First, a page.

Parishes use various means to help neophytes feel part of community
Various parishes are working to keep neophytes – the newly baptised – engaged in Church and community life through small communities and other ministries.
At the Church of Our Lady of Perpetual Succour, neophytes, their godparents, sponsors and catechists have met in small groups in homes for Mystagogy, the post-baptismal catechesis period which is the final stage of the RCIA (Rite of Christian Initiation of Adults) process.
There are seven groups of varying sizes.
The parish’s RCIA team wanted a break from the classroom setting in church.
Since Mystagogy is a period for neophytes to deepen their faith, the team felt it would be better for neophytes to be in a small-group setting which is more conducive to personal sharing, said Mr Xavier Woon, a catechist.
Neophytes told CatholicNews they find it easier to bond, share and learn from one another in such a setting.
“It’s a more informal environment … it’s more personal … you can share about stuff that is closer to your heart … it’s more comfortable in a way,” said Ms Alicia Teo.
“Especially since our faith is new … it’s very important to have a community to hold us together, otherwise it’s very easy to drift away and be a Sunday Catholic,” she added.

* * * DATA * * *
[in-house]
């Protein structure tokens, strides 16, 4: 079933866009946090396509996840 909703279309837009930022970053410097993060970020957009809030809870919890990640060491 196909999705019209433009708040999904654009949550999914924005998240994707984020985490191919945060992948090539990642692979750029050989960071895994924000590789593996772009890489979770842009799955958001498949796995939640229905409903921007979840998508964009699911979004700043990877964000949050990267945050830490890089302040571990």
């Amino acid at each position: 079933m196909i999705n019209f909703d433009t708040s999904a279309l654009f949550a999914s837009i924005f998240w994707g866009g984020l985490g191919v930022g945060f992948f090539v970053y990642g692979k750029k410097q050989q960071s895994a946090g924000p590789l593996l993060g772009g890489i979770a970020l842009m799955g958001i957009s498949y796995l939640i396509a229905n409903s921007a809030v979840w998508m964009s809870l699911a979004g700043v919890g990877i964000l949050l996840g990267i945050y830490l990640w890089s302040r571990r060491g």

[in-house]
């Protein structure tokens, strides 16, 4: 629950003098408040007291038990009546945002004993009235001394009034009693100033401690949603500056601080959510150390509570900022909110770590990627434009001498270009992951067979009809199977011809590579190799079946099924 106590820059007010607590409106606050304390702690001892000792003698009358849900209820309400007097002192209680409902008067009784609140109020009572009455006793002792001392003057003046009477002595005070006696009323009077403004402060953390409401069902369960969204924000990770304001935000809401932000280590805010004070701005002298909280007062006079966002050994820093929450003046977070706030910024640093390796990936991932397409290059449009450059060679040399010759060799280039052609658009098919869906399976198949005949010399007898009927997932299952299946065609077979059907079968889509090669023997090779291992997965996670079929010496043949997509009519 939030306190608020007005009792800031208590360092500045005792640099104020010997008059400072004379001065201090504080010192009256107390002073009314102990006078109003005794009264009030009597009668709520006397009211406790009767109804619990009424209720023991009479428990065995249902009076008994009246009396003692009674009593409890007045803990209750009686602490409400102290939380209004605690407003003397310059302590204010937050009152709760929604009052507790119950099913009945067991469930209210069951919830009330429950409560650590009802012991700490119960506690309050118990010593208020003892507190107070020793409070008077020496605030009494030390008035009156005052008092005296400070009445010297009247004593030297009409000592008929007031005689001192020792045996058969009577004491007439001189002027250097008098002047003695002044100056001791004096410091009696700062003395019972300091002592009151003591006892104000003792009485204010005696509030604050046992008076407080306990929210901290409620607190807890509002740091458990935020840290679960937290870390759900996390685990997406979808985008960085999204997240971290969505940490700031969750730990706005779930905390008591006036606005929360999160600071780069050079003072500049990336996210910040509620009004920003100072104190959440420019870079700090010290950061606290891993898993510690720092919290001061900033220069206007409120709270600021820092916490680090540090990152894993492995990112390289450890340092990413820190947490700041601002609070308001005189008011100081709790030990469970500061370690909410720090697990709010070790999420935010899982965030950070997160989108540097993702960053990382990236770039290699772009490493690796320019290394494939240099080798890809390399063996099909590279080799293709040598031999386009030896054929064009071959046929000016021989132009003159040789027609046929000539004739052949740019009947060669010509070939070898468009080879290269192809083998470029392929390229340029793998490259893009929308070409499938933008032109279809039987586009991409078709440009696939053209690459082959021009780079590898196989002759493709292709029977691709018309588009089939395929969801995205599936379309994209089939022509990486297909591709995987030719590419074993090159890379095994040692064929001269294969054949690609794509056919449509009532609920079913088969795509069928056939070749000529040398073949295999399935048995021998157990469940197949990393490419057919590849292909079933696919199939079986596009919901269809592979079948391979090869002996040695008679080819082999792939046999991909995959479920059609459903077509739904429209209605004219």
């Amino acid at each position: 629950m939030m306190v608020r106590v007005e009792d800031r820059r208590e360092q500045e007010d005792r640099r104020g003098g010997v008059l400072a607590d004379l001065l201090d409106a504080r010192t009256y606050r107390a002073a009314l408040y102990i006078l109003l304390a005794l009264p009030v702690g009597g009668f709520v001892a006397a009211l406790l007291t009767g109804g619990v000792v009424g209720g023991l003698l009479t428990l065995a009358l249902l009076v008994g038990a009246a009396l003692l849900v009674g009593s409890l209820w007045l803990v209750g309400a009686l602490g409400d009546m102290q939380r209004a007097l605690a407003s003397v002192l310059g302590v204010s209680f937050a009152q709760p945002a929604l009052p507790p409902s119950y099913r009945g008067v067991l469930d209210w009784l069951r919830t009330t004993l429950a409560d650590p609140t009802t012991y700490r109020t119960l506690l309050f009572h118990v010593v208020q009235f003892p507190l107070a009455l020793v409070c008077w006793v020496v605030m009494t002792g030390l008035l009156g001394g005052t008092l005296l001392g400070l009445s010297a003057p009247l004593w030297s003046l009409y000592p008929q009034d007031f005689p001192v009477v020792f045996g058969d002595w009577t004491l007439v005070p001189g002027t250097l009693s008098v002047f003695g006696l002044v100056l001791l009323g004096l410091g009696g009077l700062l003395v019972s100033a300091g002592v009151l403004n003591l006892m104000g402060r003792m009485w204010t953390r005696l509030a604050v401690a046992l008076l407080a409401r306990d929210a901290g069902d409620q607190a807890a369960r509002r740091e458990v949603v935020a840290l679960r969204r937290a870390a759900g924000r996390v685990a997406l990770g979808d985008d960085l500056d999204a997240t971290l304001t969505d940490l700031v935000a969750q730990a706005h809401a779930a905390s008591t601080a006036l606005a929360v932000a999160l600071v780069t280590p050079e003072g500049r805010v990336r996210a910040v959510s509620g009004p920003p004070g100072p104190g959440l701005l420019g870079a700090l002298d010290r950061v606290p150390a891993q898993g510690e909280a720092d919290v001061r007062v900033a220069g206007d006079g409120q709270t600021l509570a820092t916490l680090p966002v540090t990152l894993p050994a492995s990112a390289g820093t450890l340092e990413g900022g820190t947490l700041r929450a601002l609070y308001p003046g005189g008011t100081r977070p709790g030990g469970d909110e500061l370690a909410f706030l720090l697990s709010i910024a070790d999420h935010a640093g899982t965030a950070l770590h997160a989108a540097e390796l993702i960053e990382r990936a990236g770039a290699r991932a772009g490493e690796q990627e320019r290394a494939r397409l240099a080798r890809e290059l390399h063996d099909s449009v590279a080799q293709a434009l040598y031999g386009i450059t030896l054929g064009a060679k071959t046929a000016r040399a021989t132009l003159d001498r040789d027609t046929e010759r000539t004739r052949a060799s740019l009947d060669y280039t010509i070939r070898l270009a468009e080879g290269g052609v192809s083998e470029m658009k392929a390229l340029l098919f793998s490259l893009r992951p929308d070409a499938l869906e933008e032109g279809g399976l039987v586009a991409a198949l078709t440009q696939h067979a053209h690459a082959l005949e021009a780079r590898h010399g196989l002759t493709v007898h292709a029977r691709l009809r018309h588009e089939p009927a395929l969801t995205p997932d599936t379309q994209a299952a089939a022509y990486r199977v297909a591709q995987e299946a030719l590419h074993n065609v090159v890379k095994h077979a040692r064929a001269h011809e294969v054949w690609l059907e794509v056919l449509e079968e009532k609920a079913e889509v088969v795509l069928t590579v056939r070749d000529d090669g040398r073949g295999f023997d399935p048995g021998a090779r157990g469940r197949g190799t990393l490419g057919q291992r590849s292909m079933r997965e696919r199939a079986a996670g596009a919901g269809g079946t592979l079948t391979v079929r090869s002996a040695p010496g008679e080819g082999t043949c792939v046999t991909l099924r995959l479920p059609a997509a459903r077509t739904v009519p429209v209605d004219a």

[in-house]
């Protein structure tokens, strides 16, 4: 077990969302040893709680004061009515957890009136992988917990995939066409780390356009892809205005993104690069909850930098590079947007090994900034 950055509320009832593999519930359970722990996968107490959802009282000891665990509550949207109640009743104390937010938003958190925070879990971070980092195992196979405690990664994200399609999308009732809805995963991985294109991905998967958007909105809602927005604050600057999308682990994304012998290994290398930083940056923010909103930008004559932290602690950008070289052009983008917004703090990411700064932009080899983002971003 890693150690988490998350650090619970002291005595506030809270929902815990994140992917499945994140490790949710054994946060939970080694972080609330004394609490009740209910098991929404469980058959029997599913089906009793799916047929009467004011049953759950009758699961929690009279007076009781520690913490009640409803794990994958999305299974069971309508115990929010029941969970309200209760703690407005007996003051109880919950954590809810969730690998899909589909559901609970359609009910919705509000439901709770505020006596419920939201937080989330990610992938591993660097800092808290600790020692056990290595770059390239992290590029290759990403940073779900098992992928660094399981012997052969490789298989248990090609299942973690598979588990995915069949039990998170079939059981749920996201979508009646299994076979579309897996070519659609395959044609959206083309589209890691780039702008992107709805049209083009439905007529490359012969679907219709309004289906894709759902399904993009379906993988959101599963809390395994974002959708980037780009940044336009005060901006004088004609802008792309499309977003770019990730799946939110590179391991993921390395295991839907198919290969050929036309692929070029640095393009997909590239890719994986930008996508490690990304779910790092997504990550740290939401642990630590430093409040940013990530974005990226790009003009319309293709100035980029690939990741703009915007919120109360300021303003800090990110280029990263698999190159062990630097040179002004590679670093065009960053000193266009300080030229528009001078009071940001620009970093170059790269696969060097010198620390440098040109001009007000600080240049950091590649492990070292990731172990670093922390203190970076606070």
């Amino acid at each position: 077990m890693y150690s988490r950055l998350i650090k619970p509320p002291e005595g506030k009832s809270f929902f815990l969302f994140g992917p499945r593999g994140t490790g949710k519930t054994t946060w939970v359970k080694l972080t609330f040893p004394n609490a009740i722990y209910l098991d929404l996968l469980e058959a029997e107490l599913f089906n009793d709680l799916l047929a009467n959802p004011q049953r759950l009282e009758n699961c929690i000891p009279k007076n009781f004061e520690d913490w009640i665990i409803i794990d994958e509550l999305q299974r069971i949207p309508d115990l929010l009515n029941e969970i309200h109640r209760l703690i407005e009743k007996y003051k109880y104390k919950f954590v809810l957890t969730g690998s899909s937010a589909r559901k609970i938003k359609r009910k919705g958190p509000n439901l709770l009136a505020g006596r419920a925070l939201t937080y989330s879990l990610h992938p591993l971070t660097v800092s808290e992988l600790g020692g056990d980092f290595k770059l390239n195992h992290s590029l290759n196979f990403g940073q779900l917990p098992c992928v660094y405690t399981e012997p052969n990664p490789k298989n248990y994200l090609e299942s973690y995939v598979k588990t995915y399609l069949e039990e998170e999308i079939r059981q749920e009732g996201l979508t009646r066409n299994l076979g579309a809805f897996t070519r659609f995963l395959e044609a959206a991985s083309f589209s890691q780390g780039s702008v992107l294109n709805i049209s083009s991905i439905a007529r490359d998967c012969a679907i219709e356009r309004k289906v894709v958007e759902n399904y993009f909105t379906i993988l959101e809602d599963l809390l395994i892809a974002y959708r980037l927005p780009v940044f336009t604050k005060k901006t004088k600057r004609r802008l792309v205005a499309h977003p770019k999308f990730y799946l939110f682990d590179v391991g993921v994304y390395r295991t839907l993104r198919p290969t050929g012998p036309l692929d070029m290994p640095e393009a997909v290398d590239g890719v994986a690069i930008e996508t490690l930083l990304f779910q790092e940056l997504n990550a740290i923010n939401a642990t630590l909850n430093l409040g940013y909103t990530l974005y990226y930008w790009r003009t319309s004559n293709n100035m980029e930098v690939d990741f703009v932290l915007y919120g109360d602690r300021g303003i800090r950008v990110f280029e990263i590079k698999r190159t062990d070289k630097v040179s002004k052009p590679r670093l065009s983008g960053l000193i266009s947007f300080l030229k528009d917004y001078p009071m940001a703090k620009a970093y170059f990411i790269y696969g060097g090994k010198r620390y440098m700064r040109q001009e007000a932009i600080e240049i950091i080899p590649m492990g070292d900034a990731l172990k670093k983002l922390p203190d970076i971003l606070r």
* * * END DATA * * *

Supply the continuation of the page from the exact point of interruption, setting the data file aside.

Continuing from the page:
“It feels like a family,” said another neophyte, Mr Gabriel Png. “You look forward to come to listen to each other and share.”
He said the group intends to continue meeting, once a month, because “there are a lot of things to share in the Gospel”.
Future sessions may involve their families and include birthday celebrations.
Mr Mark Chan, one of the group’s facilitators, said the challenge for the group is “to come up with more imaginative ways and means” of spiritual input.
At Church of St Mary of the Angels, some of the catechumens introduced to the parish’s Neighbourhood Christian Communities (NCCs) during their RCIA journey have continued attending community meetings after baptism.
One of them, Mr Fachmin Folianto, said he finds belonging to an NCC helpful for his spiritual growth. It also allows him to get to know more parishioners.
“Through the NCC we … share our experiences” as well as read the Bible, Mr Folianto said.
The parish also encourages neophytes to join NCCs.
Ms Stephanie Chua, an RCIA coordinator from Novena Church, said its catechumens have been exposed to various services and ministries during their RCIA journey.
While some join ministries in Novena Church after baptism, neophytes are also encouraged to join ministries in their home parishes, she added.
There is also a gathering about three months after neophytes’ baptisms to “touch base” with them, said Ms Chua.
Neophytes at the Church of the Holy Family are made aware of the NCCs in the parish, Ms Ursula Quah, a catechist there, told CatholicNews.
During the Easter season, they attend Masses with their sponsors while wearing their baptismal robes, she said.
By Darren Boon